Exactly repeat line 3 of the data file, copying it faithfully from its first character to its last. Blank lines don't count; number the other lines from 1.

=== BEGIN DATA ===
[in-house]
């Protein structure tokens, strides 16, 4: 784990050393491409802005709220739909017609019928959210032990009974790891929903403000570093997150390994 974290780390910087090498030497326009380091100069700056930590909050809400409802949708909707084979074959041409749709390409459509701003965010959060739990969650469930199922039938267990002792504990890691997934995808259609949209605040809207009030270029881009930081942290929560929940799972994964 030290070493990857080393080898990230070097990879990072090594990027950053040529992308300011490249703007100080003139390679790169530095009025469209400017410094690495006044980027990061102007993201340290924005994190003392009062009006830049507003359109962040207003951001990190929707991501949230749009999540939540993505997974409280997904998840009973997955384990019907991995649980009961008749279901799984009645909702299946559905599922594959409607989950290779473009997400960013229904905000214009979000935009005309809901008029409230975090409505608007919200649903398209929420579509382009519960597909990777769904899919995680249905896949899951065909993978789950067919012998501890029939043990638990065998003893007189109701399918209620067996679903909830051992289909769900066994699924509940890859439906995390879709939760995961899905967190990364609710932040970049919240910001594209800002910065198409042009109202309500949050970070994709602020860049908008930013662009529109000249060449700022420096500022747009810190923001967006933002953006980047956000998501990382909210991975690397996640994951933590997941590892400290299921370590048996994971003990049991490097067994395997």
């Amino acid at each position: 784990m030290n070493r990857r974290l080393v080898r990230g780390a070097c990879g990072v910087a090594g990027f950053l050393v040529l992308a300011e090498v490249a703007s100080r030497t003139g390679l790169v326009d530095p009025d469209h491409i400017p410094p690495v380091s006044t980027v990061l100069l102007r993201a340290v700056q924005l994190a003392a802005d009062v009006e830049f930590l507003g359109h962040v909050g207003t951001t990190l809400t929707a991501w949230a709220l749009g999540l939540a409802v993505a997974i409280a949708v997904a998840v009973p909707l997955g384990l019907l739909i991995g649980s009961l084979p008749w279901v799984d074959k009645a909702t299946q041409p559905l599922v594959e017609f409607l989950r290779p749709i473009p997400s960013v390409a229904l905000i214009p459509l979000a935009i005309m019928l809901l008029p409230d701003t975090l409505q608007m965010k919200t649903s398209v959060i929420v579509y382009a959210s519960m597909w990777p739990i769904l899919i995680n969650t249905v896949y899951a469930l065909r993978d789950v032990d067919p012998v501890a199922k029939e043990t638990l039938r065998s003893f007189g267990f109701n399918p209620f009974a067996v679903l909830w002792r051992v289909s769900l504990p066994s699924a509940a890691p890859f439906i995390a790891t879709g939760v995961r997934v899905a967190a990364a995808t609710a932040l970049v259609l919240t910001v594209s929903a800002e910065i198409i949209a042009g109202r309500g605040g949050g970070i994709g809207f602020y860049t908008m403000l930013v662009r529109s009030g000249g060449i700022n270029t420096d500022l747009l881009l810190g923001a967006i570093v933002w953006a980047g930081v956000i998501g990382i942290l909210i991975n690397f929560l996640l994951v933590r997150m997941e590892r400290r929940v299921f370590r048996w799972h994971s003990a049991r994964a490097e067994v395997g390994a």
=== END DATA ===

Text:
């Amino acid at each position: 784990m030290n070493r990857r974290l080393v080898r990230g780390a070097c990879g990072v910087a090594g990027f950053l050393v040529l992308a300011e090498v490249a703007s100080r030497t003139g390679l790169v326009d530095p009025d469209h491409i400017p410094p690495v380091s006044t980027v990061l100069l102007r993201a340290v700056q924005l994190a003392a802005d009062v009006e830049f930590l507003g359109h962040v909050g207003t951001t990190l809400t929707a991501w949230a709220l749009g999540l939540a409802v993505a997974i409280a949708v997904a998840v009973p909707l997955g384990l019907l739909i991995g649980s009961l084979p008749w279901v799984d074959k009645a909702t299946q041409p559905l599922v594959e017609f409607l989950r290779p749709i473009p997400s960013v390409a229904l905000i214009p459509l979000a935009i005309m019928l809901l008029p409230d701003t975090l409505q608007m965010k919200t649903s398209v959060i929420v579509y382009a959210s519960m597909w990777p739990i769904l899919i995680n969650t249905v896949y899951a469930l065909r993978d789950v032990d067919p012998v501890a199922k029939e043990t638990l039938r065998s003893f007189g267990f109701n399918p209620f009974a067996v679903l909830w002792r051992v289909s769900l504990p066994s699924a509940a890691p890859f439906i995390a790891t879709g939760v995961r997934v899905a967190a990364a995808t609710a932040l970049v259609l919240t910001v594209s929903a800002e910065i198409i949209a042009g109202r309500g605040g949050g970070i994709g809207f602020y860049t908008m403000l930013v662009r529109s009030g000249g060449i700022n270029t420096d500022l747009l881009l810190g923001a967006i570093v933002w953006a980047g930081v956000i998501g990382i942290l909210i991975n690397f929560l996640l994951v933590r997150m997941e590892r400290r929940v299921f370590r048996w799972h994971s003990a049991r994964a490097e067994v395997g390994a």